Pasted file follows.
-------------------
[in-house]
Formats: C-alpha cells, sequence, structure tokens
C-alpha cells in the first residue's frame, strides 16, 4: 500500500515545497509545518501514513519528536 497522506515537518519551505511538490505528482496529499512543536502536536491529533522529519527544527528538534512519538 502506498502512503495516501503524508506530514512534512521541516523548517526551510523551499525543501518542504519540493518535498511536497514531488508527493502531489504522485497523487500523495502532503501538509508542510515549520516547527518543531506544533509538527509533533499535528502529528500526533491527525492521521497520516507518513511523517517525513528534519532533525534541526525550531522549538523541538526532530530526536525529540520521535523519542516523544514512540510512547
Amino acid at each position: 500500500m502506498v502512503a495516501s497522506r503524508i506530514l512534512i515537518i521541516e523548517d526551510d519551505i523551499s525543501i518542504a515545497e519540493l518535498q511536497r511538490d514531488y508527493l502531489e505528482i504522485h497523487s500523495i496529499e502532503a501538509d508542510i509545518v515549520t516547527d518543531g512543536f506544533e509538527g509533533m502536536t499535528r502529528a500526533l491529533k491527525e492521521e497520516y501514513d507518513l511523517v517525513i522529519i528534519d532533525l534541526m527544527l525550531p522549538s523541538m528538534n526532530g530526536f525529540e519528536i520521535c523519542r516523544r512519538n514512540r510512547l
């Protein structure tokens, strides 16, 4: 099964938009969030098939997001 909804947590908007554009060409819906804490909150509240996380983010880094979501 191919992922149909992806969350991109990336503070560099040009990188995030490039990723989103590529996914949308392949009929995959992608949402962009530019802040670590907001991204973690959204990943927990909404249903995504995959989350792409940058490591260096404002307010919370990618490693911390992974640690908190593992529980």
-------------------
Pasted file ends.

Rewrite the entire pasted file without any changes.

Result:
[in-house]
Formats: C-alpha cells, sequence, structure tokens
C-alpha cells in the first residue's frame, strides 16, 4: 500500500515545497509545518501514513519528536 497522506515537518519551505511538490505528482496529499512543536502536536491529533522529519527544527528538534512519538 502506498502512503495516501503524508506530514512534512521541516523548517526551510523551499525543501518542504519540493518535498511536497514531488508527493502531489504522485497523487500523495502532503501538509508542510515549520516547527518543531506544533509538527509533533499535528502529528500526533491527525492521521497520516507518513511523517517525513528534519532533525534541526525550531522549538523541538526532530530526536525529540520521535523519542516523544514512540510512547
Amino acid at each position: 500500500m502506498v502512503a495516501s497522506r503524508i506530514l512534512i515537518i521541516e523548517d526551510d519551505i523551499s525543501i518542504a515545497e519540493l518535498q511536497r511538490d514531488y508527493l502531489e505528482i504522485h497523487s500523495i496529499e502532503a501538509d508542510i509545518v515549520t516547527d518543531g512543536f506544533e509538527g509533533m502536536t499535528r502529528a500526533l491529533k491527525e492521521e497520516y501514513d507518513l511523517v517525513i522529519i528534519d532533525l534541526m527544527l525550531p522549538s523541538m528538534n526532530g530526536f525529540e519528536i520521535c523519542r516523544r512519538n514512540r510512547l
């Protein structure tokens, strides 16, 4: 099964938009969030098939997001 909804947590908007554009060409819906804490909150509240996380983010880094979501 191919992922149909992806969350991109990336503070560099040009990188995030490039990723989103590529996914949308392949009929995959992608949402962009530019802040670590907001991204973690959204990943927990909404249903995504995959989350792409940058490591260096404002307010919370990618490693911390992974640690908190593992529980």